“So we did something that was never really done in the history of that competition,” Mulrooney says. “We applied to skip the Roinn B altogether.”
Clara won the Roinn A against Kilkenny CBS by 4-14 to 1-05. “And that sort of caused an explosion of hurling within the school.”
From 2001-2009 – the shimmering period for the Kilkenny seniors – Clara were as prolific at the opposite end of the spectrum, claiming five A titles and six Waldron Cups, the competition for non-city schools. The pick of those school teams won the Kilkenny minor title in 1997, which Mulrooney also coached. “You become really attached to a group of lads that are that committed to the game.”
The pick of those national school sides now form the senior team. “You have nine fellas who are laden – and I mean laden down – with primary school honours and the other six have All-Ireland medals – Lester and Conor and John as senior panel members. It may have taken them a bit longer than they expected to get where they are,” Mulrooney says.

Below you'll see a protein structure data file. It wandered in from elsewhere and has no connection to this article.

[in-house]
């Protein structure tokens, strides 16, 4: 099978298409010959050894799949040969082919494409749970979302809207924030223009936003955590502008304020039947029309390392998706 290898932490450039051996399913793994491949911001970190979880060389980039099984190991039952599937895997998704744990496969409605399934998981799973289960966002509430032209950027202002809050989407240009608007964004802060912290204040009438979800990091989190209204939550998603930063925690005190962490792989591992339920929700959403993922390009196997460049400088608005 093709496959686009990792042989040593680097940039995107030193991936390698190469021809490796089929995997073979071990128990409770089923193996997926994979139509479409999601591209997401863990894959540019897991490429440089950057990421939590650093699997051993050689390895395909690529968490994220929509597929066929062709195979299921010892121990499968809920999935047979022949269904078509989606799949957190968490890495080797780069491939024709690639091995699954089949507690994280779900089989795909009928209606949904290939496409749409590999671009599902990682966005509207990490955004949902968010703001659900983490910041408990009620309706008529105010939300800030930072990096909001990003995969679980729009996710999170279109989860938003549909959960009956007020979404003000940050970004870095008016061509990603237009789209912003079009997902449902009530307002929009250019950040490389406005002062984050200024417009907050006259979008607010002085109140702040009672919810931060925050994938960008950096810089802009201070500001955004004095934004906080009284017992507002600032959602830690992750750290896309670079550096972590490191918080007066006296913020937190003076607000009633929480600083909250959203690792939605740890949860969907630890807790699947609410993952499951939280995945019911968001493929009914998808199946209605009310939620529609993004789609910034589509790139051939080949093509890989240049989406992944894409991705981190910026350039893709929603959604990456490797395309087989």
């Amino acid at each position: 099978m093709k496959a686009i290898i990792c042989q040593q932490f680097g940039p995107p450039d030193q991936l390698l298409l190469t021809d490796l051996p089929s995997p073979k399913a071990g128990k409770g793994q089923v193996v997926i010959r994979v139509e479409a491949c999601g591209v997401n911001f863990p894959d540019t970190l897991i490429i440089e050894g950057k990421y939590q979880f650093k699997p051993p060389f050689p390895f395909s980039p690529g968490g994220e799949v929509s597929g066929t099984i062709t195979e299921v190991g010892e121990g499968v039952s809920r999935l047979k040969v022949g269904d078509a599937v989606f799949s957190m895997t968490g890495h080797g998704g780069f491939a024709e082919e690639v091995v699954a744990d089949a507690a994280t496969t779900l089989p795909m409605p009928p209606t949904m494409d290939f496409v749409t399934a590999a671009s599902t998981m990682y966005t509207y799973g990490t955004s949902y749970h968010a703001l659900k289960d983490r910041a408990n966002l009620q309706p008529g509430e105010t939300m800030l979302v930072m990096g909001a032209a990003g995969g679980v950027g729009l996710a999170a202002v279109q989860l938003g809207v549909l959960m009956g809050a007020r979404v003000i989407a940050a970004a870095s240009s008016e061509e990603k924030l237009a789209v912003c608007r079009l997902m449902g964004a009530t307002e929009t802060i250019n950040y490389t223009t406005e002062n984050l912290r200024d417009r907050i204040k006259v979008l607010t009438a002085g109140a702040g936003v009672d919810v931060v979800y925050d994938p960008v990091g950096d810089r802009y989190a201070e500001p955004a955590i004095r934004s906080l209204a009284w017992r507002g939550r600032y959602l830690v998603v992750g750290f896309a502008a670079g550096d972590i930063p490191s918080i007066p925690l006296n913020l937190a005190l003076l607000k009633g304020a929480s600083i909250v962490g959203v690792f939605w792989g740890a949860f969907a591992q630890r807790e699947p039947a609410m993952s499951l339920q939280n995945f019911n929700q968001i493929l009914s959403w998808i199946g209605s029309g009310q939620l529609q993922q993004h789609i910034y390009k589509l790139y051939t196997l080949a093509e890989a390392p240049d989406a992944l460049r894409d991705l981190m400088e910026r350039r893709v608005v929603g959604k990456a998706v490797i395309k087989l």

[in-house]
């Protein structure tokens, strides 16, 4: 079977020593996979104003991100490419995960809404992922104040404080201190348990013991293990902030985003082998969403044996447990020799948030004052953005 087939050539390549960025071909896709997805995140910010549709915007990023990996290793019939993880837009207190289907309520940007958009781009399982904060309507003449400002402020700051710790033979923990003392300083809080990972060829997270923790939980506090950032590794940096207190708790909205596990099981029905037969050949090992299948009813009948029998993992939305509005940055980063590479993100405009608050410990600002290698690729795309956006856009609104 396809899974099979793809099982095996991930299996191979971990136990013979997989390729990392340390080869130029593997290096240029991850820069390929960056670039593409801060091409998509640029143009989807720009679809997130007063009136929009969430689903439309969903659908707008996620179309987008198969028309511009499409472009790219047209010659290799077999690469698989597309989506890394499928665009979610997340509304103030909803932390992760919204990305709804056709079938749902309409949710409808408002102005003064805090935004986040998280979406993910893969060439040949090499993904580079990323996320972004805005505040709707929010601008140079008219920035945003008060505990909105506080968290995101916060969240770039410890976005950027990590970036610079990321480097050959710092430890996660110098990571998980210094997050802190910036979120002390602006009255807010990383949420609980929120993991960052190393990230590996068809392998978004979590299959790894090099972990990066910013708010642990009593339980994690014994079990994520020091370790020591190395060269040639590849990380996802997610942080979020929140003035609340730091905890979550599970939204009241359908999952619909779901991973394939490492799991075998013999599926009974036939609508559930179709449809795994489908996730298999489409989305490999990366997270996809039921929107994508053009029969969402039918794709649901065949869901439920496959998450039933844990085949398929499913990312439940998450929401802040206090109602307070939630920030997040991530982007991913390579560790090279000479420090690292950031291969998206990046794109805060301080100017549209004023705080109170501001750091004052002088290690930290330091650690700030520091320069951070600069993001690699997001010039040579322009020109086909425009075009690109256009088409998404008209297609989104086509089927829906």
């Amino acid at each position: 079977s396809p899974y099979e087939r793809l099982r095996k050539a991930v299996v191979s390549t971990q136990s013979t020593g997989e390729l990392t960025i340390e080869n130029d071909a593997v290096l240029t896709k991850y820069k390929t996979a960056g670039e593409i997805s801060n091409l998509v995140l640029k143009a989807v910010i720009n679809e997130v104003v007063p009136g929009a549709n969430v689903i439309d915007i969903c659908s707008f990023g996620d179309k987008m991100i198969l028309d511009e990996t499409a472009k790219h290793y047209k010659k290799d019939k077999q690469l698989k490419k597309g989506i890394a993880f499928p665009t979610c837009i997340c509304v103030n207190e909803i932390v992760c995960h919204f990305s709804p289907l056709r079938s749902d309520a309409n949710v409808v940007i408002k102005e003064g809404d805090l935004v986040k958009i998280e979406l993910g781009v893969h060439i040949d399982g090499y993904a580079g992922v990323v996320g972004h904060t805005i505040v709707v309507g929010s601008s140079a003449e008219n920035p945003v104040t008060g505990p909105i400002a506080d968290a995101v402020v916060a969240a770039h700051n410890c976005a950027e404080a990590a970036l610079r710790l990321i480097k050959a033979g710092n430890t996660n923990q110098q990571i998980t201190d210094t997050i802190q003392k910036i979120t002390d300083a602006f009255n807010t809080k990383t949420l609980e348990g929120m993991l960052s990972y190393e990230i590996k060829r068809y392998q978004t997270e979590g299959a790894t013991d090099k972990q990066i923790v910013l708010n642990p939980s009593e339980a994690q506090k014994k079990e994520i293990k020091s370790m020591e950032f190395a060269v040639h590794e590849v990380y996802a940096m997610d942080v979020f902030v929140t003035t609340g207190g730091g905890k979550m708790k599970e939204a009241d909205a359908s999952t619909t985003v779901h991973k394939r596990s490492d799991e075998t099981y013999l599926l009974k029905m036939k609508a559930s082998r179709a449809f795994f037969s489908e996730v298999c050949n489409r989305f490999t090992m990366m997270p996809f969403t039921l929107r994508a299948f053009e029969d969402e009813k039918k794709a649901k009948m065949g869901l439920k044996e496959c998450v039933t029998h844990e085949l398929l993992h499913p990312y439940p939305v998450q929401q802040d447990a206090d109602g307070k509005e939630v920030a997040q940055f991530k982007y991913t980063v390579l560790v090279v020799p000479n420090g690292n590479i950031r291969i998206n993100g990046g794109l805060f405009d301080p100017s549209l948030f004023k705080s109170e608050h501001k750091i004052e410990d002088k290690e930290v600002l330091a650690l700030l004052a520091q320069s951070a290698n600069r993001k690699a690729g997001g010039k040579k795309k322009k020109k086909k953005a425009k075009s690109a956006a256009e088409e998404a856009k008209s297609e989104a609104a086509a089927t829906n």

“They were unfortunate to be relegated from senior in 2011 but it was probably the best thing that could have happened because they really focused and applied themselves and the majority of them are through college and back living in the county.”
While Clara’s 1-17 to 1-14 defeat of St Martin’s in their semi-final was in keeping with their form, Carrickshock’s elimination of Ballyhale Shamrocks, the reigning county champions, caused a national ripple. Ballyhale were the club to emulate Carrickshock’s 1940-43 vintage when they went on a four-year winning spree from 2006, claiming two All-Irelands in the process.